Tuesday 9 November 2021

Vera Thomas nee Maconochie: Mezzo Soprano

Spotting the intriguing gravestone of mezzo soprano Vera Taylor (nee Vera Maconochie) in Isfield led me down an internet rabbit hole that revealed her to have been a star of stage and the burgeoning TV industry of almost a century ago. Born in 1904, Vera Elizabeth Jean Maconochie was best known for performing in a 1930s show called Old Song Pictures, in which she and Guelda Waller dressed in period costumes to sing traditional folk songs, carols and other music. The idea came to them when they were in the cast of The Beggar's Opera at Hammersmith's Lyric theatre a few years earlier. Guelda and Vera toured internationally and were among the first people to appear on television, as well as being featured on BBC radio between 1930 and 1940. One of her concerts even gets a mention in Keith Stuart's historical fiction 'The Frequency of Us'. In 1944 Vera founded the Uckfield Music Club, which still exists today. She had three siblings: 

  • Archibald, who took over his family's Maconochie Bros food manufacturing business (later it became part of HS Whiteside, then was acquired by Rowntree and finally Nestle);
  • Margi (Margaret Jean), a racing driver - the 'Miss MJ Maconochie' who won at Brooklands in 1928;
  • Jean Constance, who - Wikipedia tells me - went to RADA, although sadly I can find nothing online about her stage career.
Vera died in 1993 and is buried in the churchyard of St Margaret of Antioch in Isfield.

Monday 18 October 2021

Freedom from self-pigeonholing

There's a good perspective about artistic freedom in Tim Minchin's recent feature for The Guardian:
I grew up in Perth, Australia. It’s one of the most beautiful cities in the world, but being small and isolated, its arts scene doesn’t sustain a hell of a lot of artists. It also isn’t a place from which the path to success is very clear. It was so unclear to me that I never really thought about it. Everything my friends and I did was for its own sake. We weren’t making art in the hope of being spotted by a talent scout or a movie producer, as there were none, and this afforded us incredible freedom. Not just the artistic freedom to make whatever the hell we wanted to make, but freedom from thinking of our plays and gigs as a step on a ladder, or even a viable way to make a living. Freedom from self-pigeonholing.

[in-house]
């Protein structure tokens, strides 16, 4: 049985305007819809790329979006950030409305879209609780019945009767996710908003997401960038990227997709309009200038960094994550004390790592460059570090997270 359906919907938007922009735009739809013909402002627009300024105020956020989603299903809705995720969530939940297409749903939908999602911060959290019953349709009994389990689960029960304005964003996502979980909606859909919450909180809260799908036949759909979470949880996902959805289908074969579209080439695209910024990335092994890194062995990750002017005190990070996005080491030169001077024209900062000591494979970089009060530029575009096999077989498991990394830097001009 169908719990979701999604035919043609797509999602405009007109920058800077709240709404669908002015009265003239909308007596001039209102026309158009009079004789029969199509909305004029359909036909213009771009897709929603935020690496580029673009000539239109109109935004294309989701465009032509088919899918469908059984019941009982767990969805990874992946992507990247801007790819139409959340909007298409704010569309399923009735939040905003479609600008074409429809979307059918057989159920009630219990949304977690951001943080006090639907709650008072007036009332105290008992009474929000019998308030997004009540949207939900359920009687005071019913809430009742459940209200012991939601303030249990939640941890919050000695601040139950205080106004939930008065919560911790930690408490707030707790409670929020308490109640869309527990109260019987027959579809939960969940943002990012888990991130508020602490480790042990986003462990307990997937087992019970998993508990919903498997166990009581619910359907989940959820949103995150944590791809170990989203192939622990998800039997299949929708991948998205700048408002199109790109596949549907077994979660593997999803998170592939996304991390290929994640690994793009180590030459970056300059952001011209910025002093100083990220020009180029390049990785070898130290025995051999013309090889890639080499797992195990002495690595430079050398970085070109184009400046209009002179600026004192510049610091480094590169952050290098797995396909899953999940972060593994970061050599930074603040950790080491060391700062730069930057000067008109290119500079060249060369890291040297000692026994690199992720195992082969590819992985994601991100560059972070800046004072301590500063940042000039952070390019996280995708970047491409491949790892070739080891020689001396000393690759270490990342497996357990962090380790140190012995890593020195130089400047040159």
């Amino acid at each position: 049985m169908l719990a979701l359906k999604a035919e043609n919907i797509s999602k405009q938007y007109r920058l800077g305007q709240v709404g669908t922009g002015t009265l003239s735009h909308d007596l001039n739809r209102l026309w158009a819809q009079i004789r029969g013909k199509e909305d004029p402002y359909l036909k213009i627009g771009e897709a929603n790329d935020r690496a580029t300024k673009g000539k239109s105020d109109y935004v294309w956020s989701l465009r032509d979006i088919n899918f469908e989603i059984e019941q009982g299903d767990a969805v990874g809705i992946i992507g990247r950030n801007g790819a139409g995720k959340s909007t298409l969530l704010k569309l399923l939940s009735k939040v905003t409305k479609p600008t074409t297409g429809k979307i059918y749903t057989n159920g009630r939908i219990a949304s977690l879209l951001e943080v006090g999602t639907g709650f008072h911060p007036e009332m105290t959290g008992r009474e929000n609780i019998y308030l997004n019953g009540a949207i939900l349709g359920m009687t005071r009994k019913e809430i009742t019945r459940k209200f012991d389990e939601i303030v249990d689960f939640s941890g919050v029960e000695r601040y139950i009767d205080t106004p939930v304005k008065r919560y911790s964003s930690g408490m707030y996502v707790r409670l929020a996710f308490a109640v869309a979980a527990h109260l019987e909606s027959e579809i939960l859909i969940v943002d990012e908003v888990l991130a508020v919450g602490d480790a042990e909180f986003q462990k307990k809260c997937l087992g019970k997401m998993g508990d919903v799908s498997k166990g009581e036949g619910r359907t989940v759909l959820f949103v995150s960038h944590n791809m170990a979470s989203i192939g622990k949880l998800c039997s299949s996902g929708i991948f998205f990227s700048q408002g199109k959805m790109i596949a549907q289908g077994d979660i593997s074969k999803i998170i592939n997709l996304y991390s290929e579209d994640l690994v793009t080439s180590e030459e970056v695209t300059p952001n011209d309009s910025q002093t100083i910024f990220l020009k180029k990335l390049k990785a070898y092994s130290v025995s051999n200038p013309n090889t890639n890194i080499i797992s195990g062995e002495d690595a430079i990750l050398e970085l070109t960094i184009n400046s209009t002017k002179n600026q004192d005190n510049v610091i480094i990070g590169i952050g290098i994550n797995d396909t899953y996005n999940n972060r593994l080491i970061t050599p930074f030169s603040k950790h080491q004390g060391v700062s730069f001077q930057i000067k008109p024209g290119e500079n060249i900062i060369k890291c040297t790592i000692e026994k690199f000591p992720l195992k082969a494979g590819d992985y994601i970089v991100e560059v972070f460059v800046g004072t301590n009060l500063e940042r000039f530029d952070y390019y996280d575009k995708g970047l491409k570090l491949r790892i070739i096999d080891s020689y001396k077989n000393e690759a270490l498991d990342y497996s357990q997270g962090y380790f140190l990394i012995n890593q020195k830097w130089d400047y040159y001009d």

Wednesday 21 July 2021

A major disorientation (again)

 A recent post from the ever-encouraging Austin Kleon (go on, sign up for his newsletter!) pointed me towards Tim Kreider’s essay on 'The Referendum':

...a phenomenon typical of (but not limited to) midlife, whereby people, increasingly aware of the finiteness of their time in the world, the limitations placed on them by their choices so far, and the narrowing options remaining to them, start judging their peers’ differing choices with reactions ranging from envy to contempt.

This prompted me to revisit Richard Ford's memorable paragraph from Independence Day, in which he writes

Joe may be verging on a major disorientation here - a legitimate rent in the cloth. This actually appears in textbooks: Client abruptly begins to see the world in some entirely new way he feels certain, had he only seen it earlier, would've directed him down a path of vastly greater happiness - only (and this, of course, is the insane part) he inexplicably senses that way's still open to him; that the past, just this once, doesn't operate the way it usually operates. Which is to say, irrevocably.

But, as Tim Kreider says:

One of the hardest things to look at in this life is the lives we didn’t lead, the path not taken, potential left unfulfilled. In stories, those who look back - Lot’s wife, Orpheus and Eurydice - are lost.

Monday 8 February 2021

Fusion food: cooking up Shane the Chef

Cooking is all about preparing and assembling the best ingredients. That’s a point often made by Shane the Chef, the animated character who regularly appears on the child-friendly Milkshake! segment of Channel 5. But, much like his recipes, Shane himself is a fascinating fusion of assorted elements, as is his home town of Munchington.

First, take your main ingredient: a young spiky-haired man inspired by a combination of ‘rock star’ TV chef Gary Rhodes and the son of co-creator Andrew Wildman. Give him a head of spiky hair, a sadly absent wife and a video-savvy daughter. Next, add the voice of Russell Tovey, infused with the essence of Jamie Oliver and sprinkled with a hint of Shane Ritchie.

Now place your mixture in a shop from the Cotswold market town of Chipping Norton – it’s JaffĂ© & Neale, in case you’re planning a pilgrimage – and transplant it 200 miles away into the Cornish fishing port of Mevagissey. Time for the final flourish: rename your port as the fictional town of Munchington, turn your shop into a restaurant – it doesn’t need a name, such is our man's reputation – and you’re ready to meet the upbeat protagonist of ‘Shane the Chef’ (as whisked into existence by Andrew Wildman and Simon Jowett with Hoho Entertainment, Cloth Cat Animation and some extra cash from Creative Europe).